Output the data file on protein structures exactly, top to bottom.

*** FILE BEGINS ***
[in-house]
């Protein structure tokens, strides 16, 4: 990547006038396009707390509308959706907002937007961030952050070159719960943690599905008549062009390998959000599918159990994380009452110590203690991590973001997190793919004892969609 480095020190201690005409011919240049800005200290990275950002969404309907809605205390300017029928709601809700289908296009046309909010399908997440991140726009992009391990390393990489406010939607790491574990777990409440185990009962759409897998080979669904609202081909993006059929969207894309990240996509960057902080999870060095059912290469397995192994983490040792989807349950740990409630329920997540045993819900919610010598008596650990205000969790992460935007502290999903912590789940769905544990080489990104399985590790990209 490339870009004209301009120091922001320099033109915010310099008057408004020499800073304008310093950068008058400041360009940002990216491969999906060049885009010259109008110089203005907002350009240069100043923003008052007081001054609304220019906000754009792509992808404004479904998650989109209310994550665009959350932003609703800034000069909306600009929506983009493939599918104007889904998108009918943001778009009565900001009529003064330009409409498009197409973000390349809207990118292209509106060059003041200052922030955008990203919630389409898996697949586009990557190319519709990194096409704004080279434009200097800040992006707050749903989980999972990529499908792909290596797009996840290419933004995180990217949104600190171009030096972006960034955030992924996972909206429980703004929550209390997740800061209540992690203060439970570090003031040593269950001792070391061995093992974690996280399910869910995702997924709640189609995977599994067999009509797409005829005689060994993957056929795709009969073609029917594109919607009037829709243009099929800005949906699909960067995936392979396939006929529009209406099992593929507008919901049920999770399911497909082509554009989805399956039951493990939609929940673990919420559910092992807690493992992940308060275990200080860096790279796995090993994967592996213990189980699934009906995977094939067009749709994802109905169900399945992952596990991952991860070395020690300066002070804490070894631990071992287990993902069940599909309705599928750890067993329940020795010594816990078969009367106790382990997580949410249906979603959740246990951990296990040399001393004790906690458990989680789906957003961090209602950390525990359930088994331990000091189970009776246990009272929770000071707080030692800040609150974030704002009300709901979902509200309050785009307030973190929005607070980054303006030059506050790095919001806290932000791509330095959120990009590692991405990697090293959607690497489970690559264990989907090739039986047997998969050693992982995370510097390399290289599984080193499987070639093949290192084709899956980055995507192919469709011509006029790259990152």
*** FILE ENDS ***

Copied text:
[in-house]
């Protein structure tokens, strides 16, 4: 990547006038396009707390509308959706907002937007961030952050070159719960943690599905008549062009390998959000599918159990994380009452110590203690991590973001997190793919004892969609 480095020190201690005409011919240049800005200290990275950002969404309907809605205390300017029928709601809700289908296009046309909010399908997440991140726009992009391990390393990489406010939607790491574990777990409440185990009962759409897998080979669904609202081909993006059929969207894309990240996509960057902080999870060095059912290469397995192994983490040792989807349950740990409630329920997540045993819900919610010598008596650990205000969790992460935007502290999903912590789940769905544990080489990104399985590790990209 490339870009004209301009120091922001320099033109915010310099008057408004020499800073304008310093950068008058400041360009940002990216491969999906060049885009010259109008110089203005907002350009240069100043923003008052007081001054609304220019906000754009792509992808404004479904998650989109209310994550665009959350932003609703800034000069909306600009929506983009493939599918104007889904998108009918943001778009009565900001009529003064330009409409498009197409973000390349809207990118292209509106060059003041200052922030955008990203919630389409898996697949586009990557190319519709990194096409704004080279434009200097800040992006707050749903989980999972990529499908792909290596797009996840290419933004995180990217949104600190171009030096972006960034955030992924996972909206429980703004929550209390997740800061209540992690203060439970570090003031040593269950001792070391061995093992974690996280399910869910995702997924709640189609995977599994067999009509797409005829005689060994993957056929795709009969073609029917594109919607009037829709243009099929800005949906699909960067995936392979396939006929529009209406099992593929507008919901049920999770399911497909082509554009989805399956039951493990939609929940673990919420559910092992807690493992992940308060275990200080860096790279796995090993994967592996213990189980699934009906995977094939067009749709994802109905169900399945992952596990991952991860070395020690300066002070804490070894631990071992287990993902069940599909309705599928750890067993329940020795010594816990078969009367106790382990997580949410249906979603959740246990951990296990040399001393004790906690458990989680789906957003961090209602950390525990359930088994331990000091189970009776246990009272929770000071707080030692800040609150974030704002009300709901979902509200309050785009307030973190929005607070980054303006030059506050790095919001806290932000791509330095959120990009590692991405990697090293959607690497489970690559264990989907090739039986047997998969050693992982995370510097390399290289599984080193499987070639093949290192084709899956980055995507192919469709011509006029790259990152």